Categories of Proper Language in Classical Arabic Literature

  • Lale Behzadi


When we discuss Islamic aesthetics, we combine two fields – the study of Islam and the discipline of aesthetics – both of which have received major attention and cover a wide range of associations, involve long historical traditions, and include a variety of phenomena. When I today add a third field – language/literature – I do so to focus on the point at which the concepts central to those three fields meet, and to explore some of the ways in which those concepts influence one another. Three issues are important in this respect:
  1. The role of language and literature in the classical period of Islam
  2. The concept of beauty in Arabic literature
  3. The relation between Islam and aesthetics in Arabic literature
In  his  otherwise  noteworthy  study,  Beauty  and  Holiness.  The  Dialogue  Between Aesthetics and Religion, James Alfred Martin Jr. (1990: 138) admits frankly that, for limitations of time and space, discussion of Islam was omitted from the book. (To be fair, he does state that Islam has celebrated the riches of the Arabic language, both as a medium of conceptual expression and as possessing a physical form of aesthetic excellence.) But he is not the only one to omit Islam. A most important book on the so-called linguistic turn in philosophy starts with Aristotle and ends with Paul de Man and Derrida, without any mention of Arabic theories which deal with roughly the same subjects as the Western theories of rhetoric, semantics and semiotics (Braun 1996). In Western research on the history of thought, we often find that Islamic concepts are, if not neglected, at least not as valued as they could be. This is primarily due to two causes: overviews and basic works being written by scholars who are unfamiliar with either Islam or the Arabic language, and narrowness in specialized fields of research precluding real interdisciplinary experience.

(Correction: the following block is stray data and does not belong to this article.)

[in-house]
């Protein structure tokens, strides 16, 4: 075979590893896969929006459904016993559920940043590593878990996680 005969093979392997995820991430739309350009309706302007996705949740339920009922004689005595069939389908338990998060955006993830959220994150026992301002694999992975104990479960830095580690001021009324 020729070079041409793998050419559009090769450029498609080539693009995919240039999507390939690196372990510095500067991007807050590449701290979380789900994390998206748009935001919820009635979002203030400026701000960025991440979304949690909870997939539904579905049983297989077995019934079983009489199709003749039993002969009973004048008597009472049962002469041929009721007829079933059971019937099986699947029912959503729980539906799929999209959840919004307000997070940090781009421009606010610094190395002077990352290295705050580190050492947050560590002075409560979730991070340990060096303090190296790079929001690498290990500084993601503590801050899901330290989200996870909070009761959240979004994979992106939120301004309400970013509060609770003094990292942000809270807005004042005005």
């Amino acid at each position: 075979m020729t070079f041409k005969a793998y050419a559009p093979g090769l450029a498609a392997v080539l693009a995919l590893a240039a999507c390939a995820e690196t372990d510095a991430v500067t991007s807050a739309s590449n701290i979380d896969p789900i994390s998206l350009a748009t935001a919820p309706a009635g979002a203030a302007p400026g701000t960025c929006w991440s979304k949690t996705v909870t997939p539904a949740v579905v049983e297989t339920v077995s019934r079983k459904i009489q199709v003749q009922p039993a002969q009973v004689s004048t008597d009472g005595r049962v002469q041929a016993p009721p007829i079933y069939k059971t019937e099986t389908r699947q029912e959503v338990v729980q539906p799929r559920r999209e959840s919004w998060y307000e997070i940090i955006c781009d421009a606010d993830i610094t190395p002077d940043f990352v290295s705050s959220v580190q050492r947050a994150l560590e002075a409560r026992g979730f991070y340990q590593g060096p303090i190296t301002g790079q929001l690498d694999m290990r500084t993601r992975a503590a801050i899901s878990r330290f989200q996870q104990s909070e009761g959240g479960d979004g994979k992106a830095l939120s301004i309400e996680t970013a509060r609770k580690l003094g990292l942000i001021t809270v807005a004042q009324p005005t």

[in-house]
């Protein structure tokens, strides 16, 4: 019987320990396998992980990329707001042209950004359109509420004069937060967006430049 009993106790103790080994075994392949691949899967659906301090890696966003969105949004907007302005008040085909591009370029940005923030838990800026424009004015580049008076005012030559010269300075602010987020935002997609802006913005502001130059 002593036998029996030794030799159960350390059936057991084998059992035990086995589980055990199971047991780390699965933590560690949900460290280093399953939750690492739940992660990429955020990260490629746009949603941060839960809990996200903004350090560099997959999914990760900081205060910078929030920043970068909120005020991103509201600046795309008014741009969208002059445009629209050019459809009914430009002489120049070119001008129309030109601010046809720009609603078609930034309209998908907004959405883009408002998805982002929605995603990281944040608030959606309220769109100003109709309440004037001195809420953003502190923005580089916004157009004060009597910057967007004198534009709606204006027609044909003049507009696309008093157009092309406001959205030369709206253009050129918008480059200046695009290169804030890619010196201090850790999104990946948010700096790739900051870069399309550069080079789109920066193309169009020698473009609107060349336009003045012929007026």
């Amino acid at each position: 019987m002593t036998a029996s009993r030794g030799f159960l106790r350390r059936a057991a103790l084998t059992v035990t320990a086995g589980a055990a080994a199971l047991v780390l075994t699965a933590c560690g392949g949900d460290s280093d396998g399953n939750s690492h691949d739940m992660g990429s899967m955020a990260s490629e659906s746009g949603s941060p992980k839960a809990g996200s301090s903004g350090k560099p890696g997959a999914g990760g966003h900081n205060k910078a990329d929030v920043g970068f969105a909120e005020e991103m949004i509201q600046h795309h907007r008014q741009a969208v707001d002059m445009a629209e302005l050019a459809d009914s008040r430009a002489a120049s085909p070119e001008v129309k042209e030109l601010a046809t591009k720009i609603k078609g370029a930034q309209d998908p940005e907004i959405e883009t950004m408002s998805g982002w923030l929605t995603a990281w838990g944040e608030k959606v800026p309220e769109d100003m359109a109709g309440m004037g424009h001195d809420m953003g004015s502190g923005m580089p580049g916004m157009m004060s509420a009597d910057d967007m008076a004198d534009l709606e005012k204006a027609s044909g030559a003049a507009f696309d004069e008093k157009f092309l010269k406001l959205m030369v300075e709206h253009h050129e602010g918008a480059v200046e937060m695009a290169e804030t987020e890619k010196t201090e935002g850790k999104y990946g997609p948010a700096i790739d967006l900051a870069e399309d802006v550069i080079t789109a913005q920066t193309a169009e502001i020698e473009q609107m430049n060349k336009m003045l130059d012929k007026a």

Dec 13, 2013